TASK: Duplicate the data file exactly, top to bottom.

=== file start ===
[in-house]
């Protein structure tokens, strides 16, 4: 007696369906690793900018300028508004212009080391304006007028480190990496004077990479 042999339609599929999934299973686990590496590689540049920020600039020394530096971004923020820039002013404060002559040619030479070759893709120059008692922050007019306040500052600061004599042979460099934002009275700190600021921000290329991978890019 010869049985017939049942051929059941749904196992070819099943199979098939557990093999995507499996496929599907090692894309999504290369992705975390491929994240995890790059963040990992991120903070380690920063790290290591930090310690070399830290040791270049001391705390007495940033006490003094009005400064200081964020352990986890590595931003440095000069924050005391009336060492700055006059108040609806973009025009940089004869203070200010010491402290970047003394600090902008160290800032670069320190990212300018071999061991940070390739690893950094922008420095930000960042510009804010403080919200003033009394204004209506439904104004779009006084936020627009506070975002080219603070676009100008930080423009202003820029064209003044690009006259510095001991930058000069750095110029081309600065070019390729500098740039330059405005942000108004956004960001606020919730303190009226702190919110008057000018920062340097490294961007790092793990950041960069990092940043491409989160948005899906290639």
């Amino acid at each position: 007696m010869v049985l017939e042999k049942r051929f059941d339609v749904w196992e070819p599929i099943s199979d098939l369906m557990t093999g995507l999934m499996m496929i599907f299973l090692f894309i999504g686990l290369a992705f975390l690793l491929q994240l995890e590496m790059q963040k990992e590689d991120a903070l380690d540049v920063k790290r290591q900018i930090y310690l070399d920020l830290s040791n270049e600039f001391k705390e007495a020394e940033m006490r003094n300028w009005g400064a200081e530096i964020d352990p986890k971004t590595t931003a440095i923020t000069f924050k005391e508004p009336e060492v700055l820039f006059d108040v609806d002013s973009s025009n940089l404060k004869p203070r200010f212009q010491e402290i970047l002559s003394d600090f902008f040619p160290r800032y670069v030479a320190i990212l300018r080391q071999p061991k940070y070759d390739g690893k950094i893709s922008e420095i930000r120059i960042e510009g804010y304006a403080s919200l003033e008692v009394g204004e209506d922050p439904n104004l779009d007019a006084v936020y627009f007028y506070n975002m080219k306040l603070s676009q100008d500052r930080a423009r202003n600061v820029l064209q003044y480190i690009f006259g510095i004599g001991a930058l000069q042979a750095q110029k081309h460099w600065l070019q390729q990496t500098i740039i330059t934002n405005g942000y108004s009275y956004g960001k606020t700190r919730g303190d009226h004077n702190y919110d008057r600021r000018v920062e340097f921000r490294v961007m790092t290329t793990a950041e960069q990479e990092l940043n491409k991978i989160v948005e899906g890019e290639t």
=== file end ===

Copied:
[in-house]
């Protein structure tokens, strides 16, 4: 007696369906690793900018300028508004212009080391304006007028480190990496004077990479 042999339609599929999934299973686990590496590689540049920020600039020394530096971004923020820039002013404060002559040619030479070759893709120059008692922050007019306040500052600061004599042979460099934002009275700190600021921000290329991978890019 010869049985017939049942051929059941749904196992070819099943199979098939557990093999995507499996496929599907090692894309999504290369992705975390491929994240995890790059963040990992991120903070380690920063790290290591930090310690070399830290040791270049001391705390007495940033006490003094009005400064200081964020352990986890590595931003440095000069924050005391009336060492700055006059108040609806973009025009940089004869203070200010010491402290970047003394600090902008160290800032670069320190990212300018071999061991940070390739690893950094922008420095930000960042510009804010403080919200003033009394204004209506439904104004779009006084936020627009506070975002080219603070676009100008930080423009202003820029064209003044690009006259510095001991930058000069750095110029081309600065070019390729500098740039330059405005942000108004956004960001606020919730303190009226702190919110008057000018920062340097490294961007790092793990950041960069990092940043491409989160948005899906290639």
């Amino acid at each position: 007696m010869v049985l017939e042999k049942r051929f059941d339609v749904w196992e070819p599929i099943s199979d098939l369906m557990t093999g995507l999934m499996m496929i599907f299973l090692f894309i999504g686990l290369a992705f975390l690793l491929q994240l995890e590496m790059q963040k990992e590689d991120a903070l380690d540049v920063k790290r290591q900018i930090y310690l070399d920020l830290s040791n270049e600039f001391k705390e007495a020394e940033m006490r003094n300028w009005g400064a200081e530096i964020d352990p986890k971004t590595t931003a440095i923020t000069f924050k005391e508004p009336e060492v700055l820039f006059d108040v609806d002013s973009s025009n940089l404060k004869p203070r200010f212009q010491e402290i970047l002559s003394d600090f902008f040619p160290r800032y670069v030479a320190i990212l300018r080391q071999p061991k940070y070759d390739g690893k950094i893709s922008e420095i930000r120059i960042e510009g804010y304006a403080s919200l003033e008692v009394g204004e209506d922050p439904n104004l779009d007019a006084v936020y627009f007028y506070n975002m080219k306040l603070s676009q100008d500052r930080a423009r202003n600061v820029l064209q003044y480190i690009f006259g510095i004599g001991a930058l000069q042979a750095q110029k081309h460099w600065l070019q390729q990496t500098i740039i330059t934002n405005g942000y108004s009275y956004g960001k606020t700190r919730g303190d009226h004077n702190y919110d008057r600021r000018v920062e340097f921000r490294v961007m790092t290329t793990a950041e960069q990479e990092l940043n491409k991978i989160v948005e899906g890019e290639t």